From the Cornell Chronicle:
At a formal dinner for the New York Society for Clinical Psychiatry almost 50 years ago, black-tie clad psychiatrists were astonished by a musical act called The Velvet Underground and their brand-new singer, Nico.
Today, rare photographs of this event – along with a treasure trove of one-of-a-kind Velvet Underground posters and fliers, unreleased recordings, handwritten lyrics, news clippings and more – have landed in a Cornell University Library vault three stories below the Arts Quad, where researchers can study the band’s outsized impact, from 1960s and 1970s counterculture to today’s mainstream.
Twenty-five boxes of Velvet Underground material recently were donated to the library’s Division of Rare and Manuscript Collections by collector and author Johan Kugelberg. It is the largest archive of Velvet Underground material held by an institution, according to the library’s rare and manuscript curator, Katherine Reagan.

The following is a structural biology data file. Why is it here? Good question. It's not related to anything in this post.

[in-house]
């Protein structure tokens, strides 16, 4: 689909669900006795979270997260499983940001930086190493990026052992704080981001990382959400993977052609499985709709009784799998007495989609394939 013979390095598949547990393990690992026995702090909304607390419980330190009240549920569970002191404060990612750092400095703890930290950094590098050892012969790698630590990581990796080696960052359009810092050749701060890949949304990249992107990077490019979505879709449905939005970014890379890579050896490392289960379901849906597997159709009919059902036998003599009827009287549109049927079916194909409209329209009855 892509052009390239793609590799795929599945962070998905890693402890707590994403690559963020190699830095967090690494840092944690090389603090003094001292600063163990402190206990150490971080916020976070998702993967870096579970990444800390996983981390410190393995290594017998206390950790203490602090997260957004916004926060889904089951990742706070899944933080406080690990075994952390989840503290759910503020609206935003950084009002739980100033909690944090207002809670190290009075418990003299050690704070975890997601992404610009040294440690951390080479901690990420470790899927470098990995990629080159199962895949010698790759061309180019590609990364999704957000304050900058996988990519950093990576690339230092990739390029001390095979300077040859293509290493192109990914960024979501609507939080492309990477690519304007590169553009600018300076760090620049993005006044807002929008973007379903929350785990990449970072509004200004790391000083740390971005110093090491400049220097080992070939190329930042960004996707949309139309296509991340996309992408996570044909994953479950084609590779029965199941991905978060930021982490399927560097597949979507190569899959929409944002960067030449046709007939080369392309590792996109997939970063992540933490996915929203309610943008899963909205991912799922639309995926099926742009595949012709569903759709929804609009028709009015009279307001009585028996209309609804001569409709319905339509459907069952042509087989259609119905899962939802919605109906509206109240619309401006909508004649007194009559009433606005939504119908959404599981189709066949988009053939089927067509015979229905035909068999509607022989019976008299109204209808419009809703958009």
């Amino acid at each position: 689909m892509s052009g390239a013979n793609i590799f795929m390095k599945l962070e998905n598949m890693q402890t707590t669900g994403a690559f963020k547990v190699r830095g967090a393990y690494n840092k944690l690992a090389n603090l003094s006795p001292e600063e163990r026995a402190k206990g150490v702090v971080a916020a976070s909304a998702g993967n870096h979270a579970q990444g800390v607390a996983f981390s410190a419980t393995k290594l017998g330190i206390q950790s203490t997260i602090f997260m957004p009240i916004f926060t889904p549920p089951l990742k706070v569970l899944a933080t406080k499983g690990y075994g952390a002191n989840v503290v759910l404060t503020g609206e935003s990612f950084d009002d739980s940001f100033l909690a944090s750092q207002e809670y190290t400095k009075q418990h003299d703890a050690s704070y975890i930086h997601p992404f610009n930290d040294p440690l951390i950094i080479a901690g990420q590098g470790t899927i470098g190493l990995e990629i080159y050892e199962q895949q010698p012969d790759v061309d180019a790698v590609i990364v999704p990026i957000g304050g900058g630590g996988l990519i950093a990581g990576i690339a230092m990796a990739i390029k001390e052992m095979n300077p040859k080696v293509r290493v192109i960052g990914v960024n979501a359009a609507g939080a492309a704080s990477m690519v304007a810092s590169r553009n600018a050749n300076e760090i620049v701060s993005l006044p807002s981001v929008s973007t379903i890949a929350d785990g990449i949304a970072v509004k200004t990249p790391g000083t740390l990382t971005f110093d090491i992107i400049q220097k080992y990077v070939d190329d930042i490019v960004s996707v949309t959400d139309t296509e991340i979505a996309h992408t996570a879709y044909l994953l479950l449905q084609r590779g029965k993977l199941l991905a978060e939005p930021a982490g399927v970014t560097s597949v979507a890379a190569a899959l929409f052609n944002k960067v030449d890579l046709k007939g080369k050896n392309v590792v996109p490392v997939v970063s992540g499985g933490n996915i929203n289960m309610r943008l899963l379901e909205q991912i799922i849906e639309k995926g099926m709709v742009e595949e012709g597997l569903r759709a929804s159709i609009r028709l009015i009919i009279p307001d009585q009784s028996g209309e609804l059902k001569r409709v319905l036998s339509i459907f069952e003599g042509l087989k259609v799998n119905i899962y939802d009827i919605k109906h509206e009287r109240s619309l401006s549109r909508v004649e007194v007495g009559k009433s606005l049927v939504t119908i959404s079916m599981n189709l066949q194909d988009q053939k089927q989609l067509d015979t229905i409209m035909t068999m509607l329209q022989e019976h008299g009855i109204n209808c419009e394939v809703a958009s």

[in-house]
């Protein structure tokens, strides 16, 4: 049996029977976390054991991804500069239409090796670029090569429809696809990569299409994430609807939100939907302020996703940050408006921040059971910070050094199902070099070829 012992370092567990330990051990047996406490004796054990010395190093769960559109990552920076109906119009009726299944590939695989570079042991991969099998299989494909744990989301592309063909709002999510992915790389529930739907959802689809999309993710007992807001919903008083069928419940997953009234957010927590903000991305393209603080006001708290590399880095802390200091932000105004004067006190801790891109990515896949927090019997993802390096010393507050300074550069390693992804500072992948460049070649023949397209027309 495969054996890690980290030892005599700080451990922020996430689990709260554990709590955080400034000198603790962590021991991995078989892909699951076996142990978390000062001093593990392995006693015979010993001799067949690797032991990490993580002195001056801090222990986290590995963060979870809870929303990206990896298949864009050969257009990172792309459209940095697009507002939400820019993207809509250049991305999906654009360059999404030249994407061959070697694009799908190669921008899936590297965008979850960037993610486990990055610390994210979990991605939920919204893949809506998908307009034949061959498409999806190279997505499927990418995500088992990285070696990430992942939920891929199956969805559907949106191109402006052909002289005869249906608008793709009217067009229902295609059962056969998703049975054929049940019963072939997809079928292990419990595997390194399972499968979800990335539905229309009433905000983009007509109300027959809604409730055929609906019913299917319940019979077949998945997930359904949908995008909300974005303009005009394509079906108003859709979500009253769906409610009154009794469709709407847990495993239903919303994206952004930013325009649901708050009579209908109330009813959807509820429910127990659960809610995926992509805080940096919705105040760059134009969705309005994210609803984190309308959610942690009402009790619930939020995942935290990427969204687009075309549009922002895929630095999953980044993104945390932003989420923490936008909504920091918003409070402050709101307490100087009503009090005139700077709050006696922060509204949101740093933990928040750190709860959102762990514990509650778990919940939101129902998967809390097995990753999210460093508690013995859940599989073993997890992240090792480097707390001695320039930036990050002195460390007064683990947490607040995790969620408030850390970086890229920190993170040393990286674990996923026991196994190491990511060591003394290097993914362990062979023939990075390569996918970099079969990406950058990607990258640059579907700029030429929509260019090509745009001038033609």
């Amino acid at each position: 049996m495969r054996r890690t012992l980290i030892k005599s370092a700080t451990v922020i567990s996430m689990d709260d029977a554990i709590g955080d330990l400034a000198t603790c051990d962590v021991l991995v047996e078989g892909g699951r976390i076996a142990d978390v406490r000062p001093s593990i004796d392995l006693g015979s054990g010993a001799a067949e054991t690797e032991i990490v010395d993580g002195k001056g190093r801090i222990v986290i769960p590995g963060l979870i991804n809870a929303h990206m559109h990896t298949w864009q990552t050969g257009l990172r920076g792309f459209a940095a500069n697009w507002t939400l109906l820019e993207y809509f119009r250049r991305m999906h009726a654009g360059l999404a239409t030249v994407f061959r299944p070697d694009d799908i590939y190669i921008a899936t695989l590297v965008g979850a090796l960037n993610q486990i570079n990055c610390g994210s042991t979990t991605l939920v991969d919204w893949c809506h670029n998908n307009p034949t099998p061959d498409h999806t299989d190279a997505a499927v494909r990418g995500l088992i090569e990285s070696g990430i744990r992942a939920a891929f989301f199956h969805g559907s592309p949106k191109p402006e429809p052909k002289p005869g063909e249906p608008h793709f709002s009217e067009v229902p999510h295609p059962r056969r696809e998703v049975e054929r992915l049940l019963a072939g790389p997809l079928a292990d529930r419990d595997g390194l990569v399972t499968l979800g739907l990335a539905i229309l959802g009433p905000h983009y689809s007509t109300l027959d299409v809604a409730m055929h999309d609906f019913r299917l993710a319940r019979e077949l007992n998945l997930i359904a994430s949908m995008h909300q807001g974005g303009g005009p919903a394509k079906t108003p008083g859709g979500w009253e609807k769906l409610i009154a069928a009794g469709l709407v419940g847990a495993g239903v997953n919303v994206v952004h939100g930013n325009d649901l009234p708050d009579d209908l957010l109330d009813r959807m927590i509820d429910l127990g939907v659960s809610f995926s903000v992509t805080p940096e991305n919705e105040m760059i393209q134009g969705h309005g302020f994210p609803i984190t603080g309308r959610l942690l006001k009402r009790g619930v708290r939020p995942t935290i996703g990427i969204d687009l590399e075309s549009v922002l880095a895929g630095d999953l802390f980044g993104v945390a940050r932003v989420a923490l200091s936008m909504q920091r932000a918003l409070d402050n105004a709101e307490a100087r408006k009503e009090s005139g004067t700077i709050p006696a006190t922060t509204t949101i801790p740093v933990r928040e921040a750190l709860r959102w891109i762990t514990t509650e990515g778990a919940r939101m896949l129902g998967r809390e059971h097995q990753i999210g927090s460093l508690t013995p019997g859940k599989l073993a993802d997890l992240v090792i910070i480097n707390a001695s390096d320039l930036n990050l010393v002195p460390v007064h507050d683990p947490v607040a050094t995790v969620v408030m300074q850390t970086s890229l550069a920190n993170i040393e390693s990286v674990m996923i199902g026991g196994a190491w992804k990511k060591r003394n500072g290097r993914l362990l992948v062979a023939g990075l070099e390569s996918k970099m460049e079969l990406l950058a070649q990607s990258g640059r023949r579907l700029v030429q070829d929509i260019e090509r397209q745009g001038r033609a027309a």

Highlights from the collection include an oversized poster promoting the Velvet Underground’s first album, believed to be the only surviving copy; notes from Lou Reed, who died in 2013; a handwritten set list for a performance at Poor Richard’s in Chicago; foreign and domestic bootleg recordings; and images of performances taken by prominent contemporary photographers.
“This collection includes things that are unique, and expensive, and scarce,” Reagan said. “Collectors do all this work of gathering materials together into a meaningful whole, so scholars will have the ability to examine the evidence and make their own assessments.”
The collection, currently still in boxes, will be cataloged and described in the months ahead, and soon will become freely accessible to researchers and the public, Reagan said.
Kugelberg said he hopes the Velvets collection will be used similarly to the Cornell Hip Hop Collection, which is accessible to everyone from high school students to professors.